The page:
With Monkey Man, Dev Patel signs a first punchy film (review)

With Monkey Man, Dev Patel signs a first punchy film (review)

Man is an ape to man. Following this adage, Dev Patel enters the big leagues with a style exercise dedicated to the genres to which he has always aspired.

The ape-man is Dev Patel. Or rather the “Kid”, this clandestine fighter who chases the dream of seeing the blood of his mother’s assassins flow: a crooked cop and a guru in the middle of power trip. Until then, nothing new under the Asian sun; a vendetta like we have already seen at Park Chan-wook Or Kim Jee-woon. However, Dev Patel made this first attempt a perfect playground for his experiments.

Because for a first film, we had to hit hard – especially when we know that Monkey Man should have been confined to a digital release. Dev Patel had to live up to his goal: to make real cinema. And we can say that he succeeded. Infused with the aromas of Korean thriller, stoicism johnwickian and even a little of the glaucousness of Jordan Peel (who produced the film), Monkey Man, it's a summation film, witness to the adolescent cinephilia of a son of immigrants who dreamed of seeing heroes who looked like him, and who, failing to have found any, took matters into his own hands. Or rather, fists.

Convoluted brawls, check. Bloodshed, double check. The prerequisites of revenge movie are respected. However, with this dive into modern Indian society, Dev Patel also has the opportunity to test the limits of the genre. The Kid fights for his mother, and the actor-director uses this arc to pose as a guinea pig in his own laboratory. The body of “millionaire slumdog” (which has changed a lot, and that is not to disappoint some), is marked, roughened, aestheticized to the core. But the body we are talking about is also that of the marginalized, the people from below or next door, from the alley, not to say the gutter. THE revenge anonymous becomesavenge shallows.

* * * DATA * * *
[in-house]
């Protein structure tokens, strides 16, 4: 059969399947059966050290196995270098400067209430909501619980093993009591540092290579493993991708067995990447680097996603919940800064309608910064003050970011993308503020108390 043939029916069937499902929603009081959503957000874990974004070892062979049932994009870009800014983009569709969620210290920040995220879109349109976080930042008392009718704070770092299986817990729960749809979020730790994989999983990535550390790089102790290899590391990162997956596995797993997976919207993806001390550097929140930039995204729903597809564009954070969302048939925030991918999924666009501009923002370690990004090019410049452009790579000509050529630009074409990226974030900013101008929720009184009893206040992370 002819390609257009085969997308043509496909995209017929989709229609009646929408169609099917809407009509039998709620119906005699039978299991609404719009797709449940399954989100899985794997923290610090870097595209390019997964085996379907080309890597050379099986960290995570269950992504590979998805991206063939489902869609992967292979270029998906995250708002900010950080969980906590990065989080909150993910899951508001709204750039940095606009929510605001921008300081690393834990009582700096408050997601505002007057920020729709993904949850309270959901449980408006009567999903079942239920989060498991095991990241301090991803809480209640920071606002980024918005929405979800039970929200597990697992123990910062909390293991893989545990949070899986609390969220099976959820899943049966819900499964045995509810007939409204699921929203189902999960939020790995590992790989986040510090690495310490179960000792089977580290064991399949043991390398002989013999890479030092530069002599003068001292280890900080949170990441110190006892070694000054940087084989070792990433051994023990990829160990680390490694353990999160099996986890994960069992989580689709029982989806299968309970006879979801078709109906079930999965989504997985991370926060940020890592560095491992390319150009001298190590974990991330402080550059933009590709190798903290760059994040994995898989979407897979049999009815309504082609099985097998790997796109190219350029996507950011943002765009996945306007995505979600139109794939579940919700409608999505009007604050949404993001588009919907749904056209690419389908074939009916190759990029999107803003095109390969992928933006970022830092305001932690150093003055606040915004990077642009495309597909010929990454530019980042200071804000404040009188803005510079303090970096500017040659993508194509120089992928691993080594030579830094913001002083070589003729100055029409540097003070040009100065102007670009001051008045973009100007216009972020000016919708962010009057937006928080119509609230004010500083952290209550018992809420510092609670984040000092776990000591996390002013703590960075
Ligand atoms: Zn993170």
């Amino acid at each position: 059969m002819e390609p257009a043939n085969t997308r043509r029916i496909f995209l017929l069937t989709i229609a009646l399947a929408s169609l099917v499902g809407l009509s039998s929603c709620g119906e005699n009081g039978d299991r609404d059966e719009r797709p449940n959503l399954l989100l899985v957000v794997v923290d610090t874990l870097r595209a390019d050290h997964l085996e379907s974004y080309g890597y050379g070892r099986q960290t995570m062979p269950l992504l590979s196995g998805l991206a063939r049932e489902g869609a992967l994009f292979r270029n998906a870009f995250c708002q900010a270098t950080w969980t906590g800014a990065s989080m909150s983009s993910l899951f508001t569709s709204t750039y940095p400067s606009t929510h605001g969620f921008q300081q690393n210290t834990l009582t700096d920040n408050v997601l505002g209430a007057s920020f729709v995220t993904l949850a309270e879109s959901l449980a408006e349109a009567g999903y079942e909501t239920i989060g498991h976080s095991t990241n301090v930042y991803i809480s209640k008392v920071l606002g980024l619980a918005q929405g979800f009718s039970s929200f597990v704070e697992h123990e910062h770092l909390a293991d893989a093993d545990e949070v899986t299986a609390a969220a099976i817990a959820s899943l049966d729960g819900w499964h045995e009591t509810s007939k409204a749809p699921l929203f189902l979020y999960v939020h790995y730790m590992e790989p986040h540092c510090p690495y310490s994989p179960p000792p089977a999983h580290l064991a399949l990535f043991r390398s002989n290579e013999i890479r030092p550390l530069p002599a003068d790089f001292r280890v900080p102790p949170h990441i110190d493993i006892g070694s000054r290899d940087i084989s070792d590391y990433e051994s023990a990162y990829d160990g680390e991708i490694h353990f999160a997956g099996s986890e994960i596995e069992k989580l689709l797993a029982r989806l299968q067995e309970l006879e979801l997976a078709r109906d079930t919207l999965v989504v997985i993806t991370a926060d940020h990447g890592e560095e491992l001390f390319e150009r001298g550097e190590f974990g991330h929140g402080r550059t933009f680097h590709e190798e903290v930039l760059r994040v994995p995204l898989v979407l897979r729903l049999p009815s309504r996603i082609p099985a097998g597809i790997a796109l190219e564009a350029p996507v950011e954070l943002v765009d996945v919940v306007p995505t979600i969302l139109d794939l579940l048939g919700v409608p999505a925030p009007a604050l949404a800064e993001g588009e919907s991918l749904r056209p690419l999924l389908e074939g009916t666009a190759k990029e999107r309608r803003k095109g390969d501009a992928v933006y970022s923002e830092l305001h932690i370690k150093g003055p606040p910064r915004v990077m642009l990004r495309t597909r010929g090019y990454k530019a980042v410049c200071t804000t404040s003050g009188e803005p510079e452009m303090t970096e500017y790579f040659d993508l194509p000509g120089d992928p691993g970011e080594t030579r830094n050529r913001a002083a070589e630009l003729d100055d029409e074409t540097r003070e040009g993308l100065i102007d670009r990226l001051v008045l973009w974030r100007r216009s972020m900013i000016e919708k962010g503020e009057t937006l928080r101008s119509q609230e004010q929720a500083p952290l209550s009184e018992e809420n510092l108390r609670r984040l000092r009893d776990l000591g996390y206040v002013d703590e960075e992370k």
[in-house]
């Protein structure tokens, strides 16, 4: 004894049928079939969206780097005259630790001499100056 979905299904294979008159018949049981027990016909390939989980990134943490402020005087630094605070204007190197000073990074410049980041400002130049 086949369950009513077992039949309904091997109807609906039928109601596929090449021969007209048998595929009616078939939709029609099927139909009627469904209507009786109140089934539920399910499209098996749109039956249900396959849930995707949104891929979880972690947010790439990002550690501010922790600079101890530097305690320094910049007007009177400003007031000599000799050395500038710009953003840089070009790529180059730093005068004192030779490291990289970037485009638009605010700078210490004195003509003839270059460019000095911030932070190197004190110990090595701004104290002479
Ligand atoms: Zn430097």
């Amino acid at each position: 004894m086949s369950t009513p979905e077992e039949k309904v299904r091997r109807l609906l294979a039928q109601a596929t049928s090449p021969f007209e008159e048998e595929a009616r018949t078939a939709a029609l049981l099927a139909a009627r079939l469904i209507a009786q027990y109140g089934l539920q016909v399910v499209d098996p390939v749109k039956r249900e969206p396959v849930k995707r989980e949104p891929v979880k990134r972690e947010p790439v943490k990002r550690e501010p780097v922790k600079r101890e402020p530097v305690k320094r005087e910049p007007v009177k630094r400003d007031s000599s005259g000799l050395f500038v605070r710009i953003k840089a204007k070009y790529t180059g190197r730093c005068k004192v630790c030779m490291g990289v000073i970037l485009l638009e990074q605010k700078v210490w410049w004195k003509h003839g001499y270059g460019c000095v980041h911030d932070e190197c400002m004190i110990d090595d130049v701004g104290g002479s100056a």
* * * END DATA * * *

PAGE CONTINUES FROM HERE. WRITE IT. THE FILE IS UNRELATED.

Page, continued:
A welcome sociological study because it has the merit of giving depth to the model established by Keanu Reevesbut which is a little flawed in that Dev Patel, a (very) good student, perhaps wanted to say too much about the coming-of-age of an orphan, the injustice of the caste system and the need for inclusiveness. An honorable right-thinking, because it is based on social realities, but which waves the flag of pathos with an exaggerated zeal, which we nevertheless forgive.

After all, it's a first film.

Dev Patel loves John Wick, but “the basis of it all is Korean films”

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